It’s time for SQL Nuggets! This is a cool idea started by LTD’s own Ted Krueger – a quick SQL-related blog on Fridays. This week’s nugget is “Deciding I need to delete it all and start over again” (and I’d like that with a side of honey mustard, please).

A wise Jedi once said, “Try not. Do or do not. There is no try.” What happens when you do, but you do poorly? You do it over.

I’m not going to focus on a report I built, or code I wrote. I’m going to talk about a challenge at my (still-new-to-me) job: database design.

Database design is part art, part war. There are many, many blogs, articles, and books on how to design a database. How to gather requirements. What questions to ask the users. What I wasn’t prepared for was: how to capture that information.

My first design project started simply enough. I was going through requirements documents and talking to the project manager. I grabbed a stack of Post-It Notes and started scribbling entities on them. I thought, “I’ll put them in something later.” What started as a few Post-Its quickly grew to a wall full of them. Attributes were scratched out, then added again. I had no way to capture data types, or notes about specific fields I knew I’d need.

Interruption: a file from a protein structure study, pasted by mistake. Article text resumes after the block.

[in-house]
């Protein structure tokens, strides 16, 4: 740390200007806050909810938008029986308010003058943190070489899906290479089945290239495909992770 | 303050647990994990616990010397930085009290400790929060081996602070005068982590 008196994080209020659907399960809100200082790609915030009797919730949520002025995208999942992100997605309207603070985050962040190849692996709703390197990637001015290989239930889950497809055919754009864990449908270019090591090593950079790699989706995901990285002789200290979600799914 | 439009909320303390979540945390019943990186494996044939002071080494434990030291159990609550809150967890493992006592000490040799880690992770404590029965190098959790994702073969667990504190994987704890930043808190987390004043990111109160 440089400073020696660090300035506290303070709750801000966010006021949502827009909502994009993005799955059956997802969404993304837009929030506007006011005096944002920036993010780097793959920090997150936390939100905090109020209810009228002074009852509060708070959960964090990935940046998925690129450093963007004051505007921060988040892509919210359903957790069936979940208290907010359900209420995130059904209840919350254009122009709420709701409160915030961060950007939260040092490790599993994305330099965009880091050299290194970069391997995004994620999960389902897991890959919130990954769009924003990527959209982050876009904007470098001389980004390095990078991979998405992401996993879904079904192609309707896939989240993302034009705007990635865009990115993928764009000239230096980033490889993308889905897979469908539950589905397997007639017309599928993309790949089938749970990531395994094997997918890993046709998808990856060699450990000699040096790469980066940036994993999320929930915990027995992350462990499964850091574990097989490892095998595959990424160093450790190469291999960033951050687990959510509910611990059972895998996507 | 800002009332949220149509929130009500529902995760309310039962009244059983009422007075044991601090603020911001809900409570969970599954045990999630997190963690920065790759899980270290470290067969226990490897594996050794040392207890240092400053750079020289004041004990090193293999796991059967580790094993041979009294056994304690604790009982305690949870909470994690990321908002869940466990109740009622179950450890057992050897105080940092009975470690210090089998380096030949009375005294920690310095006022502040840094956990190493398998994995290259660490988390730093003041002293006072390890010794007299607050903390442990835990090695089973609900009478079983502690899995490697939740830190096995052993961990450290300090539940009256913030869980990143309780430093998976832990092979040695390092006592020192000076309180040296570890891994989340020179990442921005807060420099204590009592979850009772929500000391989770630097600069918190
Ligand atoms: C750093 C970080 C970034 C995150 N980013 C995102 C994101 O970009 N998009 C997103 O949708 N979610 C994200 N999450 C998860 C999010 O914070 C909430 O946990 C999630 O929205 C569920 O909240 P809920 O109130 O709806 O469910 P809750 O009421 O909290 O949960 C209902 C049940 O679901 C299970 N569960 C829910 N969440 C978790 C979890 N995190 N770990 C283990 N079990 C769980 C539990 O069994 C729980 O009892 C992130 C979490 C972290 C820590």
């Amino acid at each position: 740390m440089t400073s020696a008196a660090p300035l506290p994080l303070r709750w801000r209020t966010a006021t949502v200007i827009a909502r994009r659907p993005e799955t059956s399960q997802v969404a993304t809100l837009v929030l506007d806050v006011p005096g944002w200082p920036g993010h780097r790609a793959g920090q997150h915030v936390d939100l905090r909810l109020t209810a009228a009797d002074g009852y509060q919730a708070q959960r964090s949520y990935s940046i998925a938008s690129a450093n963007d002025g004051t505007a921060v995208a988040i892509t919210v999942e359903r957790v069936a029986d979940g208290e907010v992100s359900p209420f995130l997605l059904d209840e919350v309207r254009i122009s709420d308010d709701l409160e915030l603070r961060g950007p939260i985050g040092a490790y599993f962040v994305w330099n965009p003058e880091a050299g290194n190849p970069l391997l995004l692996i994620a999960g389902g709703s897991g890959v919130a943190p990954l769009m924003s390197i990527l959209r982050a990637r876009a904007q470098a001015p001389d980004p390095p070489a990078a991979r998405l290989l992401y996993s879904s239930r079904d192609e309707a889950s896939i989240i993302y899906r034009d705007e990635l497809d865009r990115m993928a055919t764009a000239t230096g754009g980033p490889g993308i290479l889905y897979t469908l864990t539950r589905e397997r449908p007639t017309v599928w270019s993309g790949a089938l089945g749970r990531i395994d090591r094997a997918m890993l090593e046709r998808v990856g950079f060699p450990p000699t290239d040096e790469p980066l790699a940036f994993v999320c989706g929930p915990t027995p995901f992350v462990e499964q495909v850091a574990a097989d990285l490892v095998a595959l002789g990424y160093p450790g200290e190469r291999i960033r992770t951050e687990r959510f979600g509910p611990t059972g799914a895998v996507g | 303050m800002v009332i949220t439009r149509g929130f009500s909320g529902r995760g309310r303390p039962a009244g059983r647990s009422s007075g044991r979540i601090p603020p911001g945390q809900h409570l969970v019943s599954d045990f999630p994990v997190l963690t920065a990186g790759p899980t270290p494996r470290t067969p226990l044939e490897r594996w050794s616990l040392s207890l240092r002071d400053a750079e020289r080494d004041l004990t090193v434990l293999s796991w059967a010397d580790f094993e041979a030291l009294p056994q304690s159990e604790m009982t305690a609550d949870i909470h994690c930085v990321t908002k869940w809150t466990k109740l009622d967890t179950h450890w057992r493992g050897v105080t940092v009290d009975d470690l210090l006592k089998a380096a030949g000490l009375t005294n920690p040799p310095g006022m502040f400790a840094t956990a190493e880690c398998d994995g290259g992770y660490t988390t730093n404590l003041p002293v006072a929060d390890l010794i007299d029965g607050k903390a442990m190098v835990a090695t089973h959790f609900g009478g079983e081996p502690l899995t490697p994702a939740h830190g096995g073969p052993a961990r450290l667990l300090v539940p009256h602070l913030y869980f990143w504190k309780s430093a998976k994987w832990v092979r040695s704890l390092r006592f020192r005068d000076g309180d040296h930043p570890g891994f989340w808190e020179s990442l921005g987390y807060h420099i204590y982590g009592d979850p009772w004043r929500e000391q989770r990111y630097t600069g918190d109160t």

Simply put, it was a mess.

I decided to throw them all away and start over. Hours of work, thrown away? Yes. It was making more work for me to have to refer to these little pieces of paper over and over. I couldn’t search items. I couldn’t find relationships. When trying to talk through an issue with the project manager, she couldn’t read my handwriting.

So, I downloaded Toad Data Modeler, opened a logical model workspace, and started all over again. Was it worth it? Absolutely. While writing it out on paper was a good short-term solution, it was just that: short-term. I didn’t think about scaling it out, searching things, or relationships. It was a good lesson to learn, even if I did end up duplicating some work.

Who would I like to hear from? I’m tagging my Tech On Tap co-conspirators, Mark Cyrulik, Derek Schauland, and Grant Fritchey for this challenge.